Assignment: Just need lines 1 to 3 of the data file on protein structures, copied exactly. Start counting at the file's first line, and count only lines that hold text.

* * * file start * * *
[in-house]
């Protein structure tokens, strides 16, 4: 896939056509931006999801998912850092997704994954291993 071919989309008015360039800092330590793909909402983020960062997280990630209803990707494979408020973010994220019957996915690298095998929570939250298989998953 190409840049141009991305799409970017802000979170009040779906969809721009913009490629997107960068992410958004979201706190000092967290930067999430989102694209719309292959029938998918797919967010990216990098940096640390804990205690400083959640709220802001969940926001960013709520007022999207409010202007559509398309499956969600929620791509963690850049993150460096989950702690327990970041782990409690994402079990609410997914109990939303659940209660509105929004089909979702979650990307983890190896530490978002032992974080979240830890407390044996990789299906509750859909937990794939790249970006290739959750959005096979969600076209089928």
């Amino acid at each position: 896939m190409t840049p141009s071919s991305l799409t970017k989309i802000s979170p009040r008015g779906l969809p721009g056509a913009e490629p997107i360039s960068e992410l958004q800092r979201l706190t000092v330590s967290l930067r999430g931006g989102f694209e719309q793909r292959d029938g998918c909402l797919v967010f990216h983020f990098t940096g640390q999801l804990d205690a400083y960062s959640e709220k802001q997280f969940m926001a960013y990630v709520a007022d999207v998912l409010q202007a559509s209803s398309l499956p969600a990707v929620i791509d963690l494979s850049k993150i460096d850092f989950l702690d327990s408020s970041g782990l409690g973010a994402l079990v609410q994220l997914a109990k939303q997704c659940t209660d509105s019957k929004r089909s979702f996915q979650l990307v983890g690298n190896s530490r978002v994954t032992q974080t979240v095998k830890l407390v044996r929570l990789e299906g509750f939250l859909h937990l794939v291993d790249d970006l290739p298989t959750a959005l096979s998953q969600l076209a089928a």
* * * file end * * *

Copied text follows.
[in-house]
């Protein structure tokens, strides 16, 4: 896939056509931006999801998912850092997704994954291993 071919989309008015360039800092330590793909909402983020960062997280990630209803990707494979408020973010994220019957996915690298095998929570939250298989998953 190409840049141009991305799409970017802000979170009040779906969809721009913009490629997107960068992410958004979201706190000092967290930067999430989102694209719309292959029938998918797919967010990216990098940096640390804990205690400083959640709220802001969940926001960013709520007022999207409010202007559509398309499956969600929620791509963690850049993150460096989950702690327990970041782990409690994402079990609410997914109990939303659940209660509105929004089909979702979650990307983890190896530490978002032992974080979240830890407390044996990789299906509750859909937990794939790249970006290739959750959005096979969600076209089928």
């Amino acid at each position: 896939m190409t840049p141009s071919s991305l799409t970017k989309i802000s979170p009040r008015g779906l969809p721009g056509a913009e490629p997107i360039s960068e992410l958004q800092r979201l706190t000092v330590s967290l930067r999430g931006g989102f694209e719309q793909r292959d029938g998918c909402l797919v967010f990216h983020f990098t940096g640390q999801l804990d205690a400083y960062s959640e709220k802001q997280f969940m926001a960013y990630v709520a007022d999207v998912l409010q202007a559509s209803s398309l499956p969600a990707v929620i791509d963690l494979s850049k993150i460096d850092f989950l702690d327990s408020s970041g782990l409690g973010a994402l079990v609410q994220l997914a109990k939303q997704c659940t209660d509105s019957k929004r089909s979702f996915q979650l990307v983890g690298n190896s530490r978002v994954t032992q974080t979240v095998k830890l407390v044996r929570l990789e299906g509750f939250l859909h937990l794939v291993d790249d970006l290739p298989t959750a959005l096979s998953q969600l076209a089928a």